adjective, verb (used with or without object), oped, op·ing. Literary.
Examples from the Web for ope
A spokesman affirmed: “This meeting, like most OPE meetings, is closed to press and off the record.”
But it were upsettin', and Jim and me did 'ope when we was moved to Mrs. Larkins's that we had a better time in store.
Only 'ope they'll give us notice, and some place where we can go.
It is in the moments of our highest 'ope, monsieur, that we are destroyed.The Man Upstairs|P. G. Wodehouse
For rhetoric, he could not ope / His mouth, but out there flew a trope.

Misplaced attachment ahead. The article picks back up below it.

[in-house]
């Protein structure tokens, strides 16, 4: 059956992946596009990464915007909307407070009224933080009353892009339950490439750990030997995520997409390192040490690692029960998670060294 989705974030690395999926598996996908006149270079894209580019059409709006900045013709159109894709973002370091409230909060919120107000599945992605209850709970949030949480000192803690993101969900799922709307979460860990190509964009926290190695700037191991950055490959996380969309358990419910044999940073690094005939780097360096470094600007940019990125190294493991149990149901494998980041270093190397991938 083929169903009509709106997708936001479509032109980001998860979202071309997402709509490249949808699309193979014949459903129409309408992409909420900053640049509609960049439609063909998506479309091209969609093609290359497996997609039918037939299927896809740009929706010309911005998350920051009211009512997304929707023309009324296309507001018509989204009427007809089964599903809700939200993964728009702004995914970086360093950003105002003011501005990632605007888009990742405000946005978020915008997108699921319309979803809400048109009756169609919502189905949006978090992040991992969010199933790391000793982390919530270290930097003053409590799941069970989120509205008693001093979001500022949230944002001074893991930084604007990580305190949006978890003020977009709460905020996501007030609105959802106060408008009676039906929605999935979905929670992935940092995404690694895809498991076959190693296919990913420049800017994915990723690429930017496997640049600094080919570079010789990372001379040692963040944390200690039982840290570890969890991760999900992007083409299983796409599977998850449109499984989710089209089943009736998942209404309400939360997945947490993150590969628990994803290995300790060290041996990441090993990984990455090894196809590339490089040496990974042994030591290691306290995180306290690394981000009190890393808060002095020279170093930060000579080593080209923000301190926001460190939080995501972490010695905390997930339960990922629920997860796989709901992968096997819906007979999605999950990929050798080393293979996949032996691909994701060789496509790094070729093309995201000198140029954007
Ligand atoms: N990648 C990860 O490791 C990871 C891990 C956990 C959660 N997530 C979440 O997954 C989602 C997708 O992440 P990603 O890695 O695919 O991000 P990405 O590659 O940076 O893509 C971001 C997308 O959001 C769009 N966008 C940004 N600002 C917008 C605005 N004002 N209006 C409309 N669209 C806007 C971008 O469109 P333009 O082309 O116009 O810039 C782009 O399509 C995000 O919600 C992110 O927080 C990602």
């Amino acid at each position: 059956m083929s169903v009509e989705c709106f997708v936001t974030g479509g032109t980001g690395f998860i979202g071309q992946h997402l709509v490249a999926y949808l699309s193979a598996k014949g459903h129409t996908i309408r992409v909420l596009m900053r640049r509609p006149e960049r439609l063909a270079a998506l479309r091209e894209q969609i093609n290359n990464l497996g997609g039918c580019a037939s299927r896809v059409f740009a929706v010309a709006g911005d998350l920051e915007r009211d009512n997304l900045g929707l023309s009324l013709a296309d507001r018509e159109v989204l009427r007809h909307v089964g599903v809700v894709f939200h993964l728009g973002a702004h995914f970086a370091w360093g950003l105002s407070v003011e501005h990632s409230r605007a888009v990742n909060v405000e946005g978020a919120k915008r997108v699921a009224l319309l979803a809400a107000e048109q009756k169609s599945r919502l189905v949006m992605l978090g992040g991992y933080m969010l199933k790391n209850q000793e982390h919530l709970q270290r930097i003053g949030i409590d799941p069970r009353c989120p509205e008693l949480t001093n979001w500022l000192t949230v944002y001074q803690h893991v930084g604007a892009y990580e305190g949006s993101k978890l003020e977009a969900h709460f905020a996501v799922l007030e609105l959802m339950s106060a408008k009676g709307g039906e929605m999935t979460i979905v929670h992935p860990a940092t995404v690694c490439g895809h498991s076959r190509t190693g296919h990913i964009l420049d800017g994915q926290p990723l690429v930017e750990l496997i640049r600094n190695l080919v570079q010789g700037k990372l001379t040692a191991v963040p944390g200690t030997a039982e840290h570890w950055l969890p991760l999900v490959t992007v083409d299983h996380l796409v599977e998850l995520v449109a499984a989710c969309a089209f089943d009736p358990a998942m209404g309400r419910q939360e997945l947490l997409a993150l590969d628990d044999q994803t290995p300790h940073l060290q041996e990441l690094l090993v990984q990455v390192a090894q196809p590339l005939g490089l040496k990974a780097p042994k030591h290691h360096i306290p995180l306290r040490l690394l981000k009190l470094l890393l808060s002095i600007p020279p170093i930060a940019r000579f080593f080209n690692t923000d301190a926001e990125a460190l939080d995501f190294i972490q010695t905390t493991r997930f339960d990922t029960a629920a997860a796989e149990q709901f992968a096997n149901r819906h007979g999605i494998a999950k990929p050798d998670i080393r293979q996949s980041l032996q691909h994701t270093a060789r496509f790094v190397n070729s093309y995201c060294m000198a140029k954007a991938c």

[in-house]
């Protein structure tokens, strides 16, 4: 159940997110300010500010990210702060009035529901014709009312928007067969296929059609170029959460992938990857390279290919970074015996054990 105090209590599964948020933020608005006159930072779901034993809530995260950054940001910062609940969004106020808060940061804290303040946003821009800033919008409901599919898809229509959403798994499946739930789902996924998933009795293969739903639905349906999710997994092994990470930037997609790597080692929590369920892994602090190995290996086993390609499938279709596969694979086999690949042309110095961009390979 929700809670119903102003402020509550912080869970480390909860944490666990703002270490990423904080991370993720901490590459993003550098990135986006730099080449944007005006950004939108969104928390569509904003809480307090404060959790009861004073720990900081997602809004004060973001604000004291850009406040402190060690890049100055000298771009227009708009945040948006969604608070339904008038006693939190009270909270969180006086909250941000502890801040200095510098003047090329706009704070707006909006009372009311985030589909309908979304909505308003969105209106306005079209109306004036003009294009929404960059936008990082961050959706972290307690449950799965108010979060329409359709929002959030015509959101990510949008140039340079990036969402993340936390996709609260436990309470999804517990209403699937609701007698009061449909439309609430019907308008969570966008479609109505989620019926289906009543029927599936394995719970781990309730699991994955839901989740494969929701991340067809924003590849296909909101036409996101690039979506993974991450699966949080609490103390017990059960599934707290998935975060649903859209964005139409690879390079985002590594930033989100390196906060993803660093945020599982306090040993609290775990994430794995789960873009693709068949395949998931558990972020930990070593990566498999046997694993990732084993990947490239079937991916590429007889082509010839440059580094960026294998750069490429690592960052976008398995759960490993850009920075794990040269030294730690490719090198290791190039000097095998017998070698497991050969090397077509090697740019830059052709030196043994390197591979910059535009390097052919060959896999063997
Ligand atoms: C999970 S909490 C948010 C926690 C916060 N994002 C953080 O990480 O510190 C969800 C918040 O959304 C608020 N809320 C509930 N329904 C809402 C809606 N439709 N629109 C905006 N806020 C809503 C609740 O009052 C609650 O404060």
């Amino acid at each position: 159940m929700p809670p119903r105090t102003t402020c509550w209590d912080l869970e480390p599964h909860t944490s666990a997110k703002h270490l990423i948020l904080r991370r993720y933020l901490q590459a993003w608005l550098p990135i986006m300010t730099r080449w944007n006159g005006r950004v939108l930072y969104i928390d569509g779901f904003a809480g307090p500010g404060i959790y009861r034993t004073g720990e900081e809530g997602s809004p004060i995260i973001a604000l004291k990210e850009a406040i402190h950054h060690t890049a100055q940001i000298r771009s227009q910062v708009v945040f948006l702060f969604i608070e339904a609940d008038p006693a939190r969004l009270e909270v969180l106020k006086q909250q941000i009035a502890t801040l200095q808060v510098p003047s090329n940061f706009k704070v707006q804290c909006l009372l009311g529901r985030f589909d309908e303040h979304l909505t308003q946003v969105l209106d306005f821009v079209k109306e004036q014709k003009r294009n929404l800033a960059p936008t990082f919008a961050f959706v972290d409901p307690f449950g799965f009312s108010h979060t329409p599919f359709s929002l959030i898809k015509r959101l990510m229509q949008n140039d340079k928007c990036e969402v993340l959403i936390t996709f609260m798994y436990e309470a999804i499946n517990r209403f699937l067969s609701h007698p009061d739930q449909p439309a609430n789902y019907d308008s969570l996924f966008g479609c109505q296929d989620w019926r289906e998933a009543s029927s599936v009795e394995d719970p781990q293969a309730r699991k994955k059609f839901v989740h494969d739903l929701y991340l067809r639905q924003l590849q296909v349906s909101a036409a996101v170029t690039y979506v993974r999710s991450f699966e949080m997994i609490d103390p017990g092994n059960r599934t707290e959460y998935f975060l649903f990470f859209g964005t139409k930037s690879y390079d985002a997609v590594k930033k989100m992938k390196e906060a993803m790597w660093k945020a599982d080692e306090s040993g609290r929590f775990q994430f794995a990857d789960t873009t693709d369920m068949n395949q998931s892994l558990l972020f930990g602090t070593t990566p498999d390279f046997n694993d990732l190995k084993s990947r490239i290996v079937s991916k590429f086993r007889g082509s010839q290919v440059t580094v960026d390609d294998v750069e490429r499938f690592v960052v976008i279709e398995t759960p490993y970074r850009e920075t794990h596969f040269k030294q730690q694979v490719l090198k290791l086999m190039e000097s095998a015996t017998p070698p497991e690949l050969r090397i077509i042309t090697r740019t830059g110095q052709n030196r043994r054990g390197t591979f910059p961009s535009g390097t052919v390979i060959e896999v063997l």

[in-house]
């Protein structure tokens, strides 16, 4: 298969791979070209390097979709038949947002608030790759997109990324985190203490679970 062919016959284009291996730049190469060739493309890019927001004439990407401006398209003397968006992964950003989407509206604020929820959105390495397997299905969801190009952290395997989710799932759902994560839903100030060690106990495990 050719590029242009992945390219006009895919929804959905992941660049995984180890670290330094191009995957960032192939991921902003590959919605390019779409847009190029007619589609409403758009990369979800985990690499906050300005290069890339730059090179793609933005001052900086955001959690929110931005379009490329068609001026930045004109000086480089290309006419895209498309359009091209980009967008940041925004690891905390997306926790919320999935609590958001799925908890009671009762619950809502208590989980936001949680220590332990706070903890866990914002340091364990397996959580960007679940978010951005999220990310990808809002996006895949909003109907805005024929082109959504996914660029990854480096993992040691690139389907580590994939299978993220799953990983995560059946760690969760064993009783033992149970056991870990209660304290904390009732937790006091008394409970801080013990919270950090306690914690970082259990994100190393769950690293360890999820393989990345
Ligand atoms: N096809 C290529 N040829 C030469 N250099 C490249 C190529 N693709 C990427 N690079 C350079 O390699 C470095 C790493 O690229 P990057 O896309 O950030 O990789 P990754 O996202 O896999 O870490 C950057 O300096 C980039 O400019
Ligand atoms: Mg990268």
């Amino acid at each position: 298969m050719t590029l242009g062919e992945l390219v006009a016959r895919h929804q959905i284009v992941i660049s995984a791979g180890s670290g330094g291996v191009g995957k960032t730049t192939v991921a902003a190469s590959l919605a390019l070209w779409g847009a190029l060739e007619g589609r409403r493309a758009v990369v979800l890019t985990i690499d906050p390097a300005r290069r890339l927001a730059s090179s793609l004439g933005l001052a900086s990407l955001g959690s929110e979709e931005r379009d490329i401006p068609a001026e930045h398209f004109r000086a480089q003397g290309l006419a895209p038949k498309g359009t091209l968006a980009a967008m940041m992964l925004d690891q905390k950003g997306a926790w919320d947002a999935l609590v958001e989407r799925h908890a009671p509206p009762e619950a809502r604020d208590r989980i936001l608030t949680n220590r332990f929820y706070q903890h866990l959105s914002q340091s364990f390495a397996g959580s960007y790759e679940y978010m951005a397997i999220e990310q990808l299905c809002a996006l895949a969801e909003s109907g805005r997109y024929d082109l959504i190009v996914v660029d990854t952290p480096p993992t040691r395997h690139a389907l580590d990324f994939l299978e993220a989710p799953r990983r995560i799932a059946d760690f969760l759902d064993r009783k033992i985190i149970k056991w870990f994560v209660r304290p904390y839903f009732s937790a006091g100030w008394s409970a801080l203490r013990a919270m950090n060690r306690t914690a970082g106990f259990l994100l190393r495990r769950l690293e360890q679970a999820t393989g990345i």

I'm a miker out an' out, an' I 'ope I shall always remain a miker.Tales of Mean Streets|Arthur Morrison
British Dictionary definitions for ope
Word Origin and History for ope
short for open (adj.), early 13c. "not closed; not hidden;" originally as awake is from awaken, etc. As a verb from mid-15c. Middle English had ope-head "bare-headed" (c.1300).